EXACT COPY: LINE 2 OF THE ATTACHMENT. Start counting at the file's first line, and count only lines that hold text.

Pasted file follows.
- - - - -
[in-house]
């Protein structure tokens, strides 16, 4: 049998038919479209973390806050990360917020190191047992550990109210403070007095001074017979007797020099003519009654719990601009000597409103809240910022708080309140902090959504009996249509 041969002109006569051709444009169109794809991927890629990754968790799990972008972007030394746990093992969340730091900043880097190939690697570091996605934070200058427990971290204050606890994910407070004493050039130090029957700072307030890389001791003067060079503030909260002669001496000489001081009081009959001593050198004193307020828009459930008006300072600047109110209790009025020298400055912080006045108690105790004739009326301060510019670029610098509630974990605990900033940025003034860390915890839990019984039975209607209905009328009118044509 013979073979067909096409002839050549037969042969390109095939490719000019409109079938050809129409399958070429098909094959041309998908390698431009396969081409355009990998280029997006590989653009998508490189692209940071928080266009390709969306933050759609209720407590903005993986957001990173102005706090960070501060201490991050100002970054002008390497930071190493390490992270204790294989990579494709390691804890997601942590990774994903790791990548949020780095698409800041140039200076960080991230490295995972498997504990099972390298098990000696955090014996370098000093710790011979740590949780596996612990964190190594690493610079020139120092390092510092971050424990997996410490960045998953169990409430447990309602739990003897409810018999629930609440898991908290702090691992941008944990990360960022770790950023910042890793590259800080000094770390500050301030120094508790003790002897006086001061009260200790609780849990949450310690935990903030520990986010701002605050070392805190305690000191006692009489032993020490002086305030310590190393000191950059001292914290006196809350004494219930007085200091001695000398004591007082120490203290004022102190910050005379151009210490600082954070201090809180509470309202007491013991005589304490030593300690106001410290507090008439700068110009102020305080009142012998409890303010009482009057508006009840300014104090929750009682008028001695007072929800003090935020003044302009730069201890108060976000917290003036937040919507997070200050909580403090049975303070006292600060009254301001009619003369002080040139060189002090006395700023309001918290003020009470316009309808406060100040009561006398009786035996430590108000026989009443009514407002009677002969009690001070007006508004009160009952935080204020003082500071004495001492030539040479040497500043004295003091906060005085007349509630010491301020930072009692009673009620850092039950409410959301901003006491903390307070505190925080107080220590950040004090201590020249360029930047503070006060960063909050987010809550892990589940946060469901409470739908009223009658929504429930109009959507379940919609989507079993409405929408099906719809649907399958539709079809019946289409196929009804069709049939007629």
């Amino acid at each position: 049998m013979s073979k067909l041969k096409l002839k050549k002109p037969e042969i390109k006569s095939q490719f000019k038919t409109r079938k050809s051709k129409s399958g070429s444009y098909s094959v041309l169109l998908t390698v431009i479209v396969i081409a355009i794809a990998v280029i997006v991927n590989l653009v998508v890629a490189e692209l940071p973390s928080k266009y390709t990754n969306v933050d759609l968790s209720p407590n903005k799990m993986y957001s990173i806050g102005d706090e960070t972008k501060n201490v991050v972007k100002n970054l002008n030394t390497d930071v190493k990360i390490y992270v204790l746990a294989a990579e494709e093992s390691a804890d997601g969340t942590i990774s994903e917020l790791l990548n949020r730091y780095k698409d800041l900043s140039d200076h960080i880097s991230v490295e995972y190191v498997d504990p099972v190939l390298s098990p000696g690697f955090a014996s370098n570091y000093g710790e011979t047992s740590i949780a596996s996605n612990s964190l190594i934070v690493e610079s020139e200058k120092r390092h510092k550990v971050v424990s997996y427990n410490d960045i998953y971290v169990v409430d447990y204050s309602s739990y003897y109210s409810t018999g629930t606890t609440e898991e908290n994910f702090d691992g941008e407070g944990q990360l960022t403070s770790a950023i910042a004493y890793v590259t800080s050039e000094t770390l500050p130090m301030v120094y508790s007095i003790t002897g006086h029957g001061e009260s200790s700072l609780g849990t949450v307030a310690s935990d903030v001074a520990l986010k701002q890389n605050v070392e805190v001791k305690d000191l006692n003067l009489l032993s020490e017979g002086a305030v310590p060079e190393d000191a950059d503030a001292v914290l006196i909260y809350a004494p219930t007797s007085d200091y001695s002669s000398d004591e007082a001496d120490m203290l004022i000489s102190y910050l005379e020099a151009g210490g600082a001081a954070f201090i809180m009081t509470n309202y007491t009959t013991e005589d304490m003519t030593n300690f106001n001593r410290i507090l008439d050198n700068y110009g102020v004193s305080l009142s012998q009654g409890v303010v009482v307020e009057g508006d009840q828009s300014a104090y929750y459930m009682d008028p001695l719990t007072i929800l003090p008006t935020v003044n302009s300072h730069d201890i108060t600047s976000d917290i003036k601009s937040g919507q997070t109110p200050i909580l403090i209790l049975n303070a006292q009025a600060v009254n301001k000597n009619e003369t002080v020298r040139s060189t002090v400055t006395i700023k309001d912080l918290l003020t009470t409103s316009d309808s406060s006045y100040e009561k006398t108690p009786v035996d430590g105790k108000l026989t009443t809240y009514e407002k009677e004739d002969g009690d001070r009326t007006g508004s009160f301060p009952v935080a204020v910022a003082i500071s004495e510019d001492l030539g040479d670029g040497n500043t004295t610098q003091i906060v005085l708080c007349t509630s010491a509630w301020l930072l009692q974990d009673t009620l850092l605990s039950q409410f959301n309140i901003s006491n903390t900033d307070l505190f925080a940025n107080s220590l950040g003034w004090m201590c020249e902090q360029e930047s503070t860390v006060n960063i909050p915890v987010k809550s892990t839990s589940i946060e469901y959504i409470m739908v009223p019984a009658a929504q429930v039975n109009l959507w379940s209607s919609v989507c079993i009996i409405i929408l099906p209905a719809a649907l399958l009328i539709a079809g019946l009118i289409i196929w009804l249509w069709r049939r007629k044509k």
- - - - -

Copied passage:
């Protein structure tokens, strides 16, 4: 049998038919479209973390806050990360917020190191047992550990109210403070007095001074017979007797020099003519009654719990601009000597409103809240910022708080309140902090959504009996249509 041969002109006569051709444009169109794809991927890629990754968790799990972008972007030394746990093992969340730091900043880097190939690697570091996605934070200058427990971290204050606890994910407070004493050039130090029957700072307030890389001791003067060079503030909260002669001496000489001081009081009959001593050198004193307020828009459930008006300072600047109110209790009025020298400055912080006045108690105790004739009326301060510019670029610098509630974990605990900033940025003034860390915890839990019984039975209607209905009328009118044509 013979073979067909096409002839050549037969042969390109095939490719000019409109079938050809129409399958070429098909094959041309998908390698431009396969081409355009990998280029997006590989653009998508490189692209940071928080266009390709969306933050759609209720407590903005993986957001990173102005706090960070501060201490991050100002970054002008390497930071190493390490992270204790294989990579494709390691804890997601942590990774994903790791990548949020780095698409800041140039200076960080991230490295995972498997504990099972390298098990000696955090014996370098000093710790011979740590949780596996612990964190190594690493610079020139120092390092510092971050424990997996410490960045998953169990409430447990309602739990003897409810018999629930609440898991908290702090691992941008944990990360960022770790950023910042890793590259800080000094770390500050301030120094508790003790002897006086001061009260200790609780849990949450310690935990903030520990986010701002605050070392805190305690000191006692009489032993020490002086305030310590190393000191950059001292914290006196809350004494219930007085200091001695000398004591007082120490203290004022102190910050005379151009210490600082954070201090809180509470309202007491013991005589304490030593300690106001410290507090008439700068110009102020305080009142012998409890303010009482009057508006009840300014104090929750009682008028001695007072929800003090935020003044302009730069201890108060976000917290003036937040919507997070200050909580403090049975303070006292600060009254301001009619003369002080040139060189002090006395700023309001918290003020009470316009309808406060100040009561006398009786035996430590108000026989009443009514407002009677002969009690001070007006508004009160009952935080204020003082500071004495001492030539040479040497500043004295003091906060005085007349509630010491301020930072009692009673009620850092039950409410959301901003006491903390307070505190925080107080220590950040004090201590020249360029930047503070006060960063909050987010809550892990589940946060469901409470739908009223009658929504429930109009959507379940919609989507079993409405929408099906719809649907399958539709079809019946289409196929009804069709049939007629």